It is a well established fact, and indeed a constitutional command, that the system of naturalization shall be general, and no State can regulate the subject to suit its own views. It is not possible that any person can be a citizen of the State in which he lives, and not be a citizen of the United States. Nor is it possible that he can be a citizen of the United States and not be a citizen of the State in which he lives. The opinion of Attorney General Bates, given November 29th, 1862, on the question of citizenship, sustains this position. He says:

"The phrase 'a citizen of the United States,' without addition or qualification, means neither more nor less than a member of the nation. And all such are, politically and legally, equal--the child in the cradle and its father in the Senate, are equally citizens of the United States. And it needs no argument to prove that every citizen of a State is, necessarily, a citizen of the United States; and to me it is equally clear that every citizen of the United States is a citizen of the particular State in which he is domiciled."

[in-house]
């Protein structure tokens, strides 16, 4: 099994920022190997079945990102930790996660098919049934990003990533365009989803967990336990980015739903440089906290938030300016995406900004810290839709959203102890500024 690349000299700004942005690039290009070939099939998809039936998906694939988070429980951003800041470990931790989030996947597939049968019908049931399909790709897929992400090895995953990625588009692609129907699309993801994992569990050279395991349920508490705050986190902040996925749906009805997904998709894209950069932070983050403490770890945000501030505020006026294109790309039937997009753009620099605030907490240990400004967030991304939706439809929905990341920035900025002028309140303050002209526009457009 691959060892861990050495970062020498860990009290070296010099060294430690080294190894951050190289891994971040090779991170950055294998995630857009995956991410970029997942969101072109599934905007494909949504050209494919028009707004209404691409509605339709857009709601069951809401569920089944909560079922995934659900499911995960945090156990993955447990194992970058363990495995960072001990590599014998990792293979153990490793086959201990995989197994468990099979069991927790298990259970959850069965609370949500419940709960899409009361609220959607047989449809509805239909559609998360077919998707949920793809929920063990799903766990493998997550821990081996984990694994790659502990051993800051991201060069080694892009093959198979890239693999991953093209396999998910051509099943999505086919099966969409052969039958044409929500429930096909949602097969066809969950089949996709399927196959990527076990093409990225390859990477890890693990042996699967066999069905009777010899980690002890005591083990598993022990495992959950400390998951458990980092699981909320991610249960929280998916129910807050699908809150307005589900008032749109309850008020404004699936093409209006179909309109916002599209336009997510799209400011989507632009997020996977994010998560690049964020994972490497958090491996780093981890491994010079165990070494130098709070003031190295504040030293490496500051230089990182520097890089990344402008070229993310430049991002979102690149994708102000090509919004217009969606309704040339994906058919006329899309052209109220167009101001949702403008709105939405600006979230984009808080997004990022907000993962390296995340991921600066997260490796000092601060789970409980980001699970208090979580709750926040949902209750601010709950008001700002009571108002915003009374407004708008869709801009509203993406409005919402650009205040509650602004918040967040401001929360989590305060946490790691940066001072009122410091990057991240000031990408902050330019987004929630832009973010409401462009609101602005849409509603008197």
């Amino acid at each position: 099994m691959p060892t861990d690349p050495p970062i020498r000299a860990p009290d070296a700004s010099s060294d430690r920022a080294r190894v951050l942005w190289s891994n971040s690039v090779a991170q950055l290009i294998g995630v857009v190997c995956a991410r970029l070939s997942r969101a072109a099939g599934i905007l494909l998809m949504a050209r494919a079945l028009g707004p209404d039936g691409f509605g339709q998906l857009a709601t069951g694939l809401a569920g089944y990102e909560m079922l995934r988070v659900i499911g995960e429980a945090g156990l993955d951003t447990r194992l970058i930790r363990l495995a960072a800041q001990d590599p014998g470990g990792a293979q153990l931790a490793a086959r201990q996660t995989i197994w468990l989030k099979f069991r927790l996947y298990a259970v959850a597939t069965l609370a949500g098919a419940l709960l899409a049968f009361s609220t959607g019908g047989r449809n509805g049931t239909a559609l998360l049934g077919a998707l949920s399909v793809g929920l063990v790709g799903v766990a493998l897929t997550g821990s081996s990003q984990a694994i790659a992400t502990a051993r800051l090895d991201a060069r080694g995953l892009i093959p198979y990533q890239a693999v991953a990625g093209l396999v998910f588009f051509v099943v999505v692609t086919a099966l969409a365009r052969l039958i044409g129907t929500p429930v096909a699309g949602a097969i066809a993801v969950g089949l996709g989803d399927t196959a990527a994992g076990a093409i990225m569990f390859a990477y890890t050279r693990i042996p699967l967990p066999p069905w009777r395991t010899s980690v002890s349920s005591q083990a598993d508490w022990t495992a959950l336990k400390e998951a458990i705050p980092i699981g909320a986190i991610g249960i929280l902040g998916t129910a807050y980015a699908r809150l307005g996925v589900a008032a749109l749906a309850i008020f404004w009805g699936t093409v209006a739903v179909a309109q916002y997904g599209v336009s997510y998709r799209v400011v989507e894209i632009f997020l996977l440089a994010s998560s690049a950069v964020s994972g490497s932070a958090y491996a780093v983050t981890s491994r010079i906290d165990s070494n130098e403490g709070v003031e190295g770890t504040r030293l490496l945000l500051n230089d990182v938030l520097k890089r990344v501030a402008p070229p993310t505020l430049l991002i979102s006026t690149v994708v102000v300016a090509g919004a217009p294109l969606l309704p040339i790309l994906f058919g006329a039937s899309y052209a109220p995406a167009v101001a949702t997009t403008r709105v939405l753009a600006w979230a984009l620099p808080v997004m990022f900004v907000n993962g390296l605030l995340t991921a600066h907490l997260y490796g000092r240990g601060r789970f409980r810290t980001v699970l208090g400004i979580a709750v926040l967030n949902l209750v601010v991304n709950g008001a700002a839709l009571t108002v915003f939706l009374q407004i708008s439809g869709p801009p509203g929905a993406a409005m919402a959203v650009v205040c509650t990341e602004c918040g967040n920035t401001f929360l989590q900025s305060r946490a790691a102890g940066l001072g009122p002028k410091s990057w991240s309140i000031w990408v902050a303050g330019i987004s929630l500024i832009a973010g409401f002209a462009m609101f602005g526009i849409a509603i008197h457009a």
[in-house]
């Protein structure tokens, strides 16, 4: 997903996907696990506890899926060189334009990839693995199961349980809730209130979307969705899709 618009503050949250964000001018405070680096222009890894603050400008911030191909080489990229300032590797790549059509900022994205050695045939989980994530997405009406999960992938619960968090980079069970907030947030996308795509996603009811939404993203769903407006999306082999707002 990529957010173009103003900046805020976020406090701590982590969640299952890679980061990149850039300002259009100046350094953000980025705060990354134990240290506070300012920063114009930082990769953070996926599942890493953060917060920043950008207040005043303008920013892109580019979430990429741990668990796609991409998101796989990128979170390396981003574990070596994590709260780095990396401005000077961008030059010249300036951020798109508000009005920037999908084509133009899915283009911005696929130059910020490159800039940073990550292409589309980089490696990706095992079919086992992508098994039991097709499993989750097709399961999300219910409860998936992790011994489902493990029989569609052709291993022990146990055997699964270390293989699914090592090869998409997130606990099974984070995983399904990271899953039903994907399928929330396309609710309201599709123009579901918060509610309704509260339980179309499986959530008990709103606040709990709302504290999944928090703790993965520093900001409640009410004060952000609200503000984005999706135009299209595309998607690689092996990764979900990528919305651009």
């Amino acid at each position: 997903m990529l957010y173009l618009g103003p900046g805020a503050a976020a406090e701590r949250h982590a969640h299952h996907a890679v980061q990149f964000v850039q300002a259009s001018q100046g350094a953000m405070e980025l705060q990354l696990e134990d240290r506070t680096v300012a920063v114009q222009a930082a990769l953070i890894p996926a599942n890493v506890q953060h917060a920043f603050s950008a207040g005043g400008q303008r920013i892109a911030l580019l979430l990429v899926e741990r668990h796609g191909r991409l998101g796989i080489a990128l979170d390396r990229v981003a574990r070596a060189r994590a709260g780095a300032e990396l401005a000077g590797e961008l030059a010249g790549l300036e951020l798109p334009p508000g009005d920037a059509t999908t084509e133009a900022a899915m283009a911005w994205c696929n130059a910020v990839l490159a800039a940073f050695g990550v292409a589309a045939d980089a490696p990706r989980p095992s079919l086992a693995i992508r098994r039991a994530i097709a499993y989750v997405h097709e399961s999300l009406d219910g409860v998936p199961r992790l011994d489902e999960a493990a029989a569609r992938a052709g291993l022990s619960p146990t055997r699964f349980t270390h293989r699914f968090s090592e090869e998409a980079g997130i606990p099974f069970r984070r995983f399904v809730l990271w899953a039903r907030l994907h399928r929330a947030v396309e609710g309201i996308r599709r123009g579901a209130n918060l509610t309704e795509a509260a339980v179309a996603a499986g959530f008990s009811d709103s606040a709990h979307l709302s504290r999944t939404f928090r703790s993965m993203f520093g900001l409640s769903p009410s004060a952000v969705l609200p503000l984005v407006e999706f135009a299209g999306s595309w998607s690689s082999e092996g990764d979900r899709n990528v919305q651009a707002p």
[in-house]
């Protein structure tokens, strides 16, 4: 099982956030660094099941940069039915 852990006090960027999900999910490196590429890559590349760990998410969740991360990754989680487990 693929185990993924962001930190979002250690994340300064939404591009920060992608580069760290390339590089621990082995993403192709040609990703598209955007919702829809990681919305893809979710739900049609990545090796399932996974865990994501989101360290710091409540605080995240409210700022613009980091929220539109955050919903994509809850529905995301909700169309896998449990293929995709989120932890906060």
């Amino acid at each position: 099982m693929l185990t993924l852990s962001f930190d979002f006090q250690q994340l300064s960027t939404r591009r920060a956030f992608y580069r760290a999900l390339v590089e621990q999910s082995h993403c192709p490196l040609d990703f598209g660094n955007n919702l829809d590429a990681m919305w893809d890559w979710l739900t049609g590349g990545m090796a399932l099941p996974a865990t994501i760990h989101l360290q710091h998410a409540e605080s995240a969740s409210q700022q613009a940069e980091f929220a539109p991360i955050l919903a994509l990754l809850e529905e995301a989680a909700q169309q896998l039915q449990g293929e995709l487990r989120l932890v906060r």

"Every citizen of the United States is a competent member of the nation, with rights and duties under the Constitution and laws of the United States, which cannot be destroyed or abridged by the laws of any particular State. The laws of the State, if they conflict with the laws of the Nation, are of no force. The Constitution is plain beyond [illeg] on this point. Art. 6, 'This Constitution and the laws of the United States which shall be made in pursuance thereof, and all treaties, etc. shall be the supreme law of the land, and the Judges in every State shall be bound thereby, anything in the Constitution or laws of any State notwithstanding.' And from this I assume that every person who is a citizen of the United States, whether by birth or naturalization, holds his great franchise by the laws of the United States, and above the control of any particular State. Citizenship of the United States is an integral thing, incapable of existence in fractional parts. Whoever, then, has that franchise, is a whole citizen, and a citizen of a whole nation, and cannot be (as the argument of my learned predecessor seems to suppose) such citizen in one State and not in another."